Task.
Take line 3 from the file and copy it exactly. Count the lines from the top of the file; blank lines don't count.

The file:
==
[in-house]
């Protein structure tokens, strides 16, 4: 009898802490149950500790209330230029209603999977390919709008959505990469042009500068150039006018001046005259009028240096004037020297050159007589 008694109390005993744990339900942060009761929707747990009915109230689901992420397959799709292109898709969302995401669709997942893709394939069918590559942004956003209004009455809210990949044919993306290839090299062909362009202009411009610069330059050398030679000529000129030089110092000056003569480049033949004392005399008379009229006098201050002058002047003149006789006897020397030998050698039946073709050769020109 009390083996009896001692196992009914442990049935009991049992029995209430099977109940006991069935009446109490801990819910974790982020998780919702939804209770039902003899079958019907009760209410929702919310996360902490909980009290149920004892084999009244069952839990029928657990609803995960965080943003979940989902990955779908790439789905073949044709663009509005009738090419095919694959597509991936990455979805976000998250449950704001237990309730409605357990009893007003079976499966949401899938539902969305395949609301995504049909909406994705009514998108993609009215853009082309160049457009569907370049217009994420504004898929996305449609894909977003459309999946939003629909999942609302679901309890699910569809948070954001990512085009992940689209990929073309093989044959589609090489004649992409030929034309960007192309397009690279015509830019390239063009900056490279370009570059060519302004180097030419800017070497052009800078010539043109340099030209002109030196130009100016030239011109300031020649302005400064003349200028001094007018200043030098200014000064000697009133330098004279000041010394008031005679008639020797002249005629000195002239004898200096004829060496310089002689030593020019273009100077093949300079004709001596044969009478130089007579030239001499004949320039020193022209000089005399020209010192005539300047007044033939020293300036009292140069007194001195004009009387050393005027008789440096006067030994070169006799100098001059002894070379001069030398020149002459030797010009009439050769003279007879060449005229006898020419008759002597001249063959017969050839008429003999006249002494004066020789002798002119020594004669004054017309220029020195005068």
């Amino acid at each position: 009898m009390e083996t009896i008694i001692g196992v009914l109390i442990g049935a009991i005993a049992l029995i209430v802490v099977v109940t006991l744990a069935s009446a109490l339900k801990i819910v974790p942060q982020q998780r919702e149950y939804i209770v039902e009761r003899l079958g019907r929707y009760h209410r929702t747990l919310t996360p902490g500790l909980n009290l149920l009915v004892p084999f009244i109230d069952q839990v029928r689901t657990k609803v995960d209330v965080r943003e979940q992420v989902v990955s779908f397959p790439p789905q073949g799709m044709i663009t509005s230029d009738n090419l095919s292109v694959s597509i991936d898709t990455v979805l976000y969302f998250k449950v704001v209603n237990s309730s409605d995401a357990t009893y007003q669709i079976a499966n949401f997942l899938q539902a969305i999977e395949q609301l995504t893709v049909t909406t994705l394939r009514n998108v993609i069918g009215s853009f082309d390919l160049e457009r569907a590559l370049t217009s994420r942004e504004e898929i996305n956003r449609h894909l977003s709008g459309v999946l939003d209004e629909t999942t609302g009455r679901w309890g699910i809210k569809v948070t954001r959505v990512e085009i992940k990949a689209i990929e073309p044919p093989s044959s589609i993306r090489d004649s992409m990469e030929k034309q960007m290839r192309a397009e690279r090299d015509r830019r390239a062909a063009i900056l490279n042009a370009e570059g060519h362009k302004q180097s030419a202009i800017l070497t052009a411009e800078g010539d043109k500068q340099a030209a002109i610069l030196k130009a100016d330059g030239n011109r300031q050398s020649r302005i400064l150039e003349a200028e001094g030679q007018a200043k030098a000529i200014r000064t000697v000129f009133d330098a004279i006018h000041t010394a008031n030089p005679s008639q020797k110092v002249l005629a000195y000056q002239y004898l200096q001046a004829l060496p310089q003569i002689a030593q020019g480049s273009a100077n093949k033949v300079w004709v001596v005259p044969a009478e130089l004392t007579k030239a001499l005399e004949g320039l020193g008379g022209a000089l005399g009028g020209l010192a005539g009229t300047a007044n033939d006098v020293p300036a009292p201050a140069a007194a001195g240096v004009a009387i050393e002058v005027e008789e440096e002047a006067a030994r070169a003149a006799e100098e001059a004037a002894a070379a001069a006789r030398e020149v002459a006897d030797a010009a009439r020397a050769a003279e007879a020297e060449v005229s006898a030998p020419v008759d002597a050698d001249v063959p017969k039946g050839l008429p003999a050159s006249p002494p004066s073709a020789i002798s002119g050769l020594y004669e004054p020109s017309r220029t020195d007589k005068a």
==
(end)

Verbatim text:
């Amino acid at each position: 009898m009390e083996t009896i008694i001692g196992v009914l109390i442990g049935a009991i005993a049992l029995i209430v802490v099977v109940t006991l744990a069935s009446a109490l339900k801990i819910v974790p942060q982020q998780r919702e149950y939804i209770v039902e009761r003899l079958g019907r929707y009760h209410r929702t747990l919310t996360p902490g500790l909980n009290l149920l009915v004892p084999f009244i109230d069952q839990v029928r689901t657990k609803v995960d209330v965080r943003e979940q992420v989902v990955s779908f397959p790439p789905q073949g799709m044709i663009t509005s230029d009738n090419l095919s292109v694959s597509i991936d898709t990455v979805l976000y969302f998250k449950v704001v209603n237990s309730s409605d995401a357990t009893y007003q669709i079976a499966n949401f997942l899938q539902a969305i999977e395949q609301l995504t893709v049909t909406t994705l394939r009514n998108v993609i069918g009215s853009f082309d390919l160049e457009r569907a590559l370049t217009s994420r942004e504004e898929i996305n956003r449609h894909l977003s709008g459309v999946l939003d209004e629909t999942t609302g009455r679901w309890g699910i809210k569809v948070t954001r959505v990512e085009i992940k990949a689209i990929e073309p044919p093989s044959s589609i993306r090489d004649s992409m990469e030929k034309q960007m290839r192309a397009e690279r090299d015509r830019r390239a062909a063009i900056l490279n042009a370009e570059g060519h362009k302004q180097s030419a202009i800017l070497t052009a411009e800078g010539d043109k500068q340099a030209a002109i610069l030196k130009a100016d330059g030239n011109r300031q050398s020649r302005i400064l150039e003349a200028e001094g030679q007018a200043k030098a000529i200014r000064t000697v000129f009133d330098a004279i006018h000041t010394a008031n030089p005679s008639q020797k110092v002249l005629a000195y000056q002239y004898l200096q001046a004829l060496p310089q003569i002689a030593q020019g480049s273009a100077n093949k033949v300079w004709v001596v005259p044969a009478e130089l004392t007579k030239a001499l005399e004949g320039l020193g008379g022209a000089l005399g009028g020209l010192a005539g009229t300047a007044n033939d006098v020293p300036a009292p201050a140069a007194a001195g240096v004009a009387i050393e002058v005027e008789e440096e002047a006067a030994r070169a003149a006799e100098e001059a004037a002894a070379a001069a006789r030398e020149v002459a006897d030797a010009a009439r020397a050769a003279e007879a020297e060449v005229s006898a030998p020419v008759d002597a050698d001249v063959p017969k039946g050839l008429p003999a050159s006249p002494p004066s073709a020789i002798s002119g050769l020594y004669e004054p020109s017309r220029t020195d007589k005068a």